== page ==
First stage: Early laborOnce you start experiencing contractions at regular intervals and your cervix begins to dilate and efface (thinning), then we can say that labor has started and that you are now experiencing the early stages of labor. In most cases it is extremely difficult to distinguish between Braxton Hicks and real labor until the contractions become regular and your cervix begins to dilate. Contractions will start off fairly weakly and gradually become stronger and stronger and closer together as your labor progresses. It is very difficult to try and give you some sort of guidelines for the contractions as every pregnancy is different. However, most women will experience contractions which start between 10-15 minutes apart and lasting anywhere from 20-30 seconds at a time. They will probably end up being about 2 minutes apart as you get closer to the end. Just because the early contractions don’t last as long and are further apart doesn’t mean that they will be less painful. It is not uncommon for the early contractions to be painful. Although they may be painful they will not require any special attention this early, and you will probably be able to walk around, take a bath or do pretty much any of the normal things you would normally do. Try and get as much rest as you can though, because in a few hours you are going to need all the strength and energy you have. You may also begin to notice an increase in vaginal discharge, or even the blood tinged discharge which you may have heard being referred to as the “bloody show” . This is all normal, but be sure to call your midwife or healthcare provider should you notice more than just a bloody tinge to the discharge. How long early labor lasts is difficult to say – it could be 2 hours it could be more, it is different for each labor. What we do know is that it depends on just how ripe your cervix was at the onset of labor and the frequency and strength of your early contractions. Early labor generally ends when your cervix has reached 3-4cm dilated.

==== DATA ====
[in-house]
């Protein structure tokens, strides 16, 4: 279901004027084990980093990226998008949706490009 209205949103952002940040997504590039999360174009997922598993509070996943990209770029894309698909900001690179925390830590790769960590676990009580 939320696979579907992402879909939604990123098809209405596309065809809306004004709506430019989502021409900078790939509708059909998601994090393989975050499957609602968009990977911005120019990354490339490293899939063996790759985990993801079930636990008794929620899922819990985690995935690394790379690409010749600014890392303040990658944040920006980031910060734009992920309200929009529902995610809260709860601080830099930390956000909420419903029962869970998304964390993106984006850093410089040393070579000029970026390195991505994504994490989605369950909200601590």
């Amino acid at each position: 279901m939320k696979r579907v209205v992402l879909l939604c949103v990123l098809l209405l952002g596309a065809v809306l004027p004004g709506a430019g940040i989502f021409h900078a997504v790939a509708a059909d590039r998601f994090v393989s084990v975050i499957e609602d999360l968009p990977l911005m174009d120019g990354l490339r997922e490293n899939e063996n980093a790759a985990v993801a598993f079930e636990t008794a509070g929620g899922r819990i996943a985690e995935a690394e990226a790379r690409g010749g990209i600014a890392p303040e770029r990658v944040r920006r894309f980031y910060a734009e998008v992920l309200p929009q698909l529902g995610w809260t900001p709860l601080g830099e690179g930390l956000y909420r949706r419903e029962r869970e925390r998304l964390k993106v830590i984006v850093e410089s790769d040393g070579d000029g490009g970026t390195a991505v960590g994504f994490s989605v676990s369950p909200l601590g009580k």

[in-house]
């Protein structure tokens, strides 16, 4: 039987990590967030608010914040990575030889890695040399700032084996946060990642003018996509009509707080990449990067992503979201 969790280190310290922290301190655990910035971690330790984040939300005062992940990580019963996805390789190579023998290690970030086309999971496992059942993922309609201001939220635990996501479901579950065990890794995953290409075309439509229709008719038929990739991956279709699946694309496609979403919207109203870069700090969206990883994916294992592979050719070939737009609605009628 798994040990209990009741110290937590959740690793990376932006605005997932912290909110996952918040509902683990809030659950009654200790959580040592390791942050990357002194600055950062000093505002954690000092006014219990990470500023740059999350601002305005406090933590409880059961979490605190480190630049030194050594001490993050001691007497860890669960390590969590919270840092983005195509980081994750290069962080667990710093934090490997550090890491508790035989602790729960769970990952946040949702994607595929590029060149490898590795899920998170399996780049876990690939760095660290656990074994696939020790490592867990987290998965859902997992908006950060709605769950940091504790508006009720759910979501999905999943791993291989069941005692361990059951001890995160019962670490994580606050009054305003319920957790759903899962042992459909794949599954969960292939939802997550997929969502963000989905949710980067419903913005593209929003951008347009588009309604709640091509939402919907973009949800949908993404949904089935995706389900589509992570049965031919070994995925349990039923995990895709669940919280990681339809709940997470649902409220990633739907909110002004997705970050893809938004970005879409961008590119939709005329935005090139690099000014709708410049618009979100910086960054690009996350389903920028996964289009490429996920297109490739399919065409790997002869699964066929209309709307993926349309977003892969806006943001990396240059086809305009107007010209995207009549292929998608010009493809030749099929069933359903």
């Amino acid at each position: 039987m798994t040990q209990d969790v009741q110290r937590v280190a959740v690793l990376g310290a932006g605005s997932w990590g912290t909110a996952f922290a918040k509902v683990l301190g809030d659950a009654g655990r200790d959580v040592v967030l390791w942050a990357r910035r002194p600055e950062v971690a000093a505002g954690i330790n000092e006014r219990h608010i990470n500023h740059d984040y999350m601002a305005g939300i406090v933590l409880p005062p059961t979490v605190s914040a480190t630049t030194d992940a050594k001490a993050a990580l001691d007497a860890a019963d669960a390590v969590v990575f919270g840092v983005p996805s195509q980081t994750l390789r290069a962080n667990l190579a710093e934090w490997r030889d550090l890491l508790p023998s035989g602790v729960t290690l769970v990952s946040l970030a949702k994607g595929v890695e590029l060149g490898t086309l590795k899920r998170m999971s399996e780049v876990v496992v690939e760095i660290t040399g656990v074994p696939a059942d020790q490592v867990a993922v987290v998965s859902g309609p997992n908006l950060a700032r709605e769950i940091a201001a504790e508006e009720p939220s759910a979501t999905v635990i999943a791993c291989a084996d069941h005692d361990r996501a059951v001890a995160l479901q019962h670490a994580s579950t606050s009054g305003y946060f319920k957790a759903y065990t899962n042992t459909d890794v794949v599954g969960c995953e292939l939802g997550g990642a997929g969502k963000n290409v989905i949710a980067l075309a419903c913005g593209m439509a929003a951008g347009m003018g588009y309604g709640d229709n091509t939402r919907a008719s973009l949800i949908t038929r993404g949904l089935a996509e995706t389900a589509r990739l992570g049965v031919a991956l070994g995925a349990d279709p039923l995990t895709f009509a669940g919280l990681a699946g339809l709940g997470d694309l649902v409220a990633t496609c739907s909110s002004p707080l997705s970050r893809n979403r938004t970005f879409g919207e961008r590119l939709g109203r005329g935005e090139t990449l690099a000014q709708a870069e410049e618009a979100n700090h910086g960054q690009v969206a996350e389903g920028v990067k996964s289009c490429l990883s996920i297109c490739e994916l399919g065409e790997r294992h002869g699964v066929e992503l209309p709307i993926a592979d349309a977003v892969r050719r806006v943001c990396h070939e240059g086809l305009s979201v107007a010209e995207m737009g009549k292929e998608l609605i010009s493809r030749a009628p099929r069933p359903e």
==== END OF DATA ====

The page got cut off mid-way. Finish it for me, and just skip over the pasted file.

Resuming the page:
Active laborThis is when everything really starts to get going. Once your cervix dilates more than 4 cm then you are actively in labor. Your contractions will come more frequently, become stronger and stronger and your cervix will begin to dilate faster. At this stage you probably won’t be walking around too much, and you may not be able to talk through the contractions either. There is no doubt that these contractions are much more painful than those you experienced in the early stage, and they will also be lasting much longer, perhaps lasting for 60 seconds every 5 minutes. If this has been going on for more than an hour, then it is time that you call your midwife or go to the hospital if you haven’t already done so. Toward the end of active labor your baby may begin to descend if he/she hasn’t already started doing so. As with the early stage of labor it is almost impossible to give an exact time frame for how long the active stage lasts, but if you were having an average normal labor then you could estimate that the active stage would last for about 6 hours, if this was your first pregnancy. This of course assumes that you have not been given any medication which may help speed up the labor process.
What are the best ways to stay relaxed?When you first arrive at the hospital or birthing center you may want to be able to move around and walk about to help keep you relaxed. You will have many hours where you can’t do anything other than lie on your bed at the hospital, so be sure that you take advantage of having the freedom to walk about while you can. Other good techniques may be rocking in a rocking chair or sitting up in your bed or on a chair. If you can try and take a warm shower or even better, a warm bath. Breathing exercises, relaxation techniques, massage and lots of gentle encouragement are lifesavers too.
Transition StageThis is generally when your cervix is at 8-10cm dilated. This is often the most intense part of the whole labor experience with your contractions at their strongest and most frequent, around 2 minutes apart. By the end of this stage your baby would have descended into the birth canal and be ready for delivery. This is a time when everything seems to start happening at once. You may feel nauseated and like you need to vomit, and you may also start to feel like you need to empty your bowels – along with lots of bloody discharge. This transition stage can take anywhere from a few minutes to a few hours again, although it is usually fairly quick.
Please note: The information provided on this website is not intended to and do not constitute professional medical advice, diagnosis, or treatment. Always seek the advice of your physician or other qualified health provider with any questions you may have regarding a medical condition. Never disregard professional medical advice or delay in seeking it because of something you have read on this website.